Houston We Have Problem 116, 07/08/10
Shoot the Messenger
Can you tell me how I can delete Windows Live Messenger,
which pops up as soon as I switch on my laptop? It can be irritating?
Maureen Hembley, by email
In the past few weeks I have noticed a steady increase
in the number of readers asking to be rid of this nuisance. My usual response
was to run through a lengthy set of procedures for removing this program, which
vary according to the version of Windows and Messenger involved. Now there’s a
better way, a simple little utility that works on all editions of Windows, from
XP onwards, and all variants (so far) of Windows Messenger, MSN Messenger and
Live Messenger. It’s called ZapMessenger, it’s free and you’ll find a link to
the download at: http://tinyurl.com/37eyze9
If you are a Windows 7 user and you don’t mind getting your
hands dirty you can manually uninstall WLM by going to Start > Control Panel > Programs > Programs and Features > Windows Live Essentials. Click Change/Remove and on
the list of ‘Essentials’ that appears, select Messenger, click OK to exit and
restart your computer.
I have a 1Gb SD camera memory card full of a memorable
holiday photos. To my horror, when I removed the card from the camera part of
the case broke off and the lock is gone, but the gold connectors look intact.
All attempts to recover the images using the camera and its software have
failed. I was told that professional recovery might cost upwards of £300 with
no guarantees. Do I have any other options for restoring the images?
Bob Rickard, by email
It sounds as though the memory card’s write-protect switch
has broken off, which shouldn’t be a problem as all this does is stop files on
the card from being erased or overwritten, but they can still be read and
copied. I would try using an external card reader, which connects to your PC by
a USB cable. They are not expensive, my local branches of Poundland and 99p
Stores stock perfectly service ‘multi-format’ models. With the card in the
reader and connected to the PC it will show up as a removable disc in Windows
Explorer. Your picture files will be stored in one or more sub-folders on the
card, from where they can be copied to a folder on your hard drive.
Incidentally, I have managed to fix broken SD memory card
locks with a tiny blob of fast setting epoxy resin in the ‘lock’ position. Once
set it can be carved into the shape of the missing switch with a sharp craft
knife, however I don’t recommend this technique to novices and you try it
entirely at your own risk.
Last year I was fortunate enough to have the chance to fly a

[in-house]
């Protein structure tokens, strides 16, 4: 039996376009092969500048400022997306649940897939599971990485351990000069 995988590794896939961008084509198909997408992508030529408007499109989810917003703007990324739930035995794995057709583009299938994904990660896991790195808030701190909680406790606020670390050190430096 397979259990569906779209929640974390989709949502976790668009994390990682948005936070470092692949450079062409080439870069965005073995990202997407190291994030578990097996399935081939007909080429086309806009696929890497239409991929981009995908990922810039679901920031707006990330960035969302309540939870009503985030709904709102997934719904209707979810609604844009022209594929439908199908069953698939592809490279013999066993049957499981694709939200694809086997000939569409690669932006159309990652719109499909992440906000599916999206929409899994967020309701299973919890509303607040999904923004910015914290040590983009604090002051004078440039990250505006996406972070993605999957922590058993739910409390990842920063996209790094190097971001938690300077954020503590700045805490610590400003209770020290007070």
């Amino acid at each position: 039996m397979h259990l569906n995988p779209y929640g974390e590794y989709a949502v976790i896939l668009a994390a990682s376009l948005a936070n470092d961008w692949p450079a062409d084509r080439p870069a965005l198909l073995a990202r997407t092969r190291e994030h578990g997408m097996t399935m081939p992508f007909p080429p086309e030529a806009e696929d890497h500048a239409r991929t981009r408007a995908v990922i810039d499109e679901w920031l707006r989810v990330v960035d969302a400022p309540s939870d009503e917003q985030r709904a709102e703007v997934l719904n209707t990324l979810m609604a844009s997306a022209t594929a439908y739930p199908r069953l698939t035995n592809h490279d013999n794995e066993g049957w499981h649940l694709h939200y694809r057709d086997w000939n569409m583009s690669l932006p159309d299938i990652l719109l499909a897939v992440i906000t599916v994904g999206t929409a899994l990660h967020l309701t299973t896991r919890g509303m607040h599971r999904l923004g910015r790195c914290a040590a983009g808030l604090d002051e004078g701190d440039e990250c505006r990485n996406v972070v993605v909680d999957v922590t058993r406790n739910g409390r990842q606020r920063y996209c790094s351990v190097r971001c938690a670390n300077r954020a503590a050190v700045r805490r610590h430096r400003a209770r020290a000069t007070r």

Spitfire. A cockpit DVD recording was made of the flight, and I am anxious to
print off a freeze frame taken during the sortie. However, when I play the DVD,
pause the recording and use the Prt Scn function to capture the frame I wish to
print, I end up with nothing.
Brian Vaughton, by email
Although Prt Scn and other screengrab utilities are supposed
to capture whatever is on the screen, they do not work on DVDs. That’s because
the video screen is a separate image or overlay, created by the PC’s video
adaptor so it’s not part of the normal Windows display. If you know your way
around your PC’s settings you can try disabling graphics acceleration but it
doesn’t always work and in the end the simplest solution is to use a DVD player
with a screengrab facility. For that you need look no further than our old
friend VLC Media Player. It’s free and you’ll find a link to the download at: http://tinyurl.com/nvqmm9
Sky is the Limit
I have a number of VHS tapes that I would like to copy onto
my Sky+ HD Box. Is this possible? If so how do I connect to I my VHS video
recorder to the Sky+ box and the TV?
Jack Harris, by email
The short answer is you can’t. Sky+ boxes, both standard and
HD, have no external audio or video inputs so they can only record from their
internal tuners. If the aim is to preserve your recordings you can transfer
them directly to disc using a DVD recorder but there is a better way. If you
have a PC with a DVD writer all you need is an AV adaptor module to connect
your PC to the camcorder and some editing and authoring software to cut out the
wonky bits and add some transitions and titles. Together these items will cost
you around £50. If you are looking for an even simpler solution try Roxio’s VHS
to DVD (http://tinyurl.com/yen4ckg).
This is a complete hardware and software package, costing under £40 and it
includes everything you need – apart from a PC -- to produce a very decent
Shortcut to Shortcuts
I frequently send and receive emails from France and
Germany. Recently I bought a laptop with Windows 7 and find that I cannot
produce accents as I could on my desktop using, for example, ALT + 130 on the
numeric keypad to produce é. There is no numeric keypad on a laptop! I even
bought a plug-in numeric keypad, but still no joy. At the moment, I have to
type emails for abroad in Word and then copy and paste the result but it is
laborious inserting symbols. Please help.
John Trevor, by email
I’m willing to bet your laptop does have a numeric keypad.
Check the printing on the U, I, O, J,
K, L and M keycaps. You’ll see the numbers 4, 5, 6, 1, 2, 3 etc, usually in
blue. This is your laptop’s numeric keypad, which is usually enabled by holding
down the FN key and pressing NumLk on the top row. Your accent shortcuts should
now work, and if you want some more handy symbols and accents go to: http://tinyurl.com/39v932
Maybury 2010 1207